#EmptyShelf17 #6: Cultural Studies: Theory and Practice by Chris Barker & Emma A. Jane, from @SAGEmedia_comm

So, I’ve used cultural theorists, especially Foucault, and I’ve been engaged in studying digital culture for quite some years, but never had a chance to read a solid overview of the field, and consider some of the other options. SAGE sent me this book as a possible textbook for one of my courses, and, no, I’ve not read it all, but I’ve read enough to know that this a really helpful text to use to Continue Reading →

#EmptyShelf17 #5: Contagious: How to Build Word of Mouth in the Digital Age by @j1berger

Another book that I’ve managed to buy twice, and finally read once! I love this description of marketing (often a dirty word – especially in church circles where I’m trying to persuade people to make the best use of communication skills) on p.62: To Dave, marketing isn’t about trying to convince people to purchase things they don’t want or need. Marketing is about tapping into their genuine enthusiasm for products and services that they find Continue Reading →

#EmptyShelf17 #4: What Money Can’t Buy: The Moral Limits of Markets by Michael J. Sandel

The introduction starts strongly, and throughout the book it challenges our thinking, and what we’ve become used to as the ‘norm’ in our contemporary society (this is partly why I think history and anthropology are helpful, the help us see that life was/can be different according to different values, beliefs and social norms): The years leading up the financial crisis of 2008 were a heady time of market faith and deregulation – an era of Continue Reading →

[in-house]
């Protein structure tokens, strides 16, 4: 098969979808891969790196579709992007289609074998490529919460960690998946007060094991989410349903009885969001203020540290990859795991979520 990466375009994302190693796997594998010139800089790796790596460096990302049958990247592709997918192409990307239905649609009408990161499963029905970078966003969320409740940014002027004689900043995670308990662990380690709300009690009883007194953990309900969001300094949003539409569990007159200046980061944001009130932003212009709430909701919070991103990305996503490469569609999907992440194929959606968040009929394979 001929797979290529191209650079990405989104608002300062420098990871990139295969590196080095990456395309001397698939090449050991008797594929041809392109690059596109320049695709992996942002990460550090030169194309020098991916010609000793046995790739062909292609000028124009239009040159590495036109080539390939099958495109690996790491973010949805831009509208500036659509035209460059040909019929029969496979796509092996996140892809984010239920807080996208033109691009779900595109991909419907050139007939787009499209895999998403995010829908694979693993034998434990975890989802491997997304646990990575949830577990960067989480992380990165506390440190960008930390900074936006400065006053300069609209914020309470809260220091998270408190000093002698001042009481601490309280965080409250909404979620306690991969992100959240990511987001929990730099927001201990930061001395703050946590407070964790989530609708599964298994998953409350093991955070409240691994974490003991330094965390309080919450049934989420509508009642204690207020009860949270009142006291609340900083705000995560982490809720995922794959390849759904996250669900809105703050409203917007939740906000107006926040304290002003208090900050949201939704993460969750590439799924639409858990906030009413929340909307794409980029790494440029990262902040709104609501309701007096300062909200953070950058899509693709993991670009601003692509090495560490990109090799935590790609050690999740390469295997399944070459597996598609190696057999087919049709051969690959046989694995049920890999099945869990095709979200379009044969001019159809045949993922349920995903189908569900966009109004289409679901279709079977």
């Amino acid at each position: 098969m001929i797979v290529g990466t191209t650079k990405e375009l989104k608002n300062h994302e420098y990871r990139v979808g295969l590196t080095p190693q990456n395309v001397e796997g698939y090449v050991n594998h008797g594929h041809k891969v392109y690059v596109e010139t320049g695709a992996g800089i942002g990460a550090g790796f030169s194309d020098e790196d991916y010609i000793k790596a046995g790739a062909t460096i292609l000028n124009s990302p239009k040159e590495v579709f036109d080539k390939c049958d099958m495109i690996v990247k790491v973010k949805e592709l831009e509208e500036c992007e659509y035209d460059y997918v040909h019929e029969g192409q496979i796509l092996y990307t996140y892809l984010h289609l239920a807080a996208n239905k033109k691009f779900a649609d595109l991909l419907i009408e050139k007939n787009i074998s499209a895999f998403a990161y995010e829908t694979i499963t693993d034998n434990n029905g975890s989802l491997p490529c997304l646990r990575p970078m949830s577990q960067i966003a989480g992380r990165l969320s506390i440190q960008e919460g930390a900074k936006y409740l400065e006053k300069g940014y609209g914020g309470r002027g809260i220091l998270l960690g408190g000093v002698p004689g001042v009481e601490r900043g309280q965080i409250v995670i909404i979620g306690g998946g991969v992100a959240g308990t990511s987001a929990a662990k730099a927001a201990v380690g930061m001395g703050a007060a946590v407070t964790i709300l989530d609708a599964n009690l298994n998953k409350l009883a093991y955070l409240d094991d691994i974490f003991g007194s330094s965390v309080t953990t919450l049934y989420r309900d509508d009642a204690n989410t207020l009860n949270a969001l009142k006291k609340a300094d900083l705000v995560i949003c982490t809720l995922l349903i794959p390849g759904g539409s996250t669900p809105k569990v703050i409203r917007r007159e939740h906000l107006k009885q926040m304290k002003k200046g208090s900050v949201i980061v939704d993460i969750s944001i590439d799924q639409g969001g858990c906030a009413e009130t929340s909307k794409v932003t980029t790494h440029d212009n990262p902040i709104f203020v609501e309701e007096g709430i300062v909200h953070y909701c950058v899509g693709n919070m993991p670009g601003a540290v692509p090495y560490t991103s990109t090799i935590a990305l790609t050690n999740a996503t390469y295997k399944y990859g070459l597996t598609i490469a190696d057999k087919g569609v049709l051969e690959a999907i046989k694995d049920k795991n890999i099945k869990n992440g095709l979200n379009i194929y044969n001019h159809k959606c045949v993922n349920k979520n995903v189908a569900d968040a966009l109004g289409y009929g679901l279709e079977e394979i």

#EmptyShelf17 #3: The Ministry of Nostalgia by @owenhatherley

The story of Keep Calm and Carry On is largely one of the 21st century, rather than of the Second World War, when it was produced. Owen Hatherley uses the poster as a hook as he investigates the ‘nostalgia’ we have for 1940s, and use it to legitimise contemporary austerity. Hatherley refers to the use of this sense by the government as NOT heritage, but, quoting Raphael Samuel, as stealing ‘from the past at random’, as Continue Reading →

#EmptyShelf17 #2: Inside the Nudge Unit re: @B_I_Tweets

So, I was clearly so keen to read this book, that I ended up with it both in paperback and Kindle! This book offers really interesting insights into the government’s Behavioural Insights Team, set up in 2010 on a largely experimental basis, designed to understand people’s behaviours and ‘nudge’ them towards healthier behaviours, and crucially, for governmental support, those that bring forward millions of £s into the Treasury. The first test to provide results was to Continue Reading →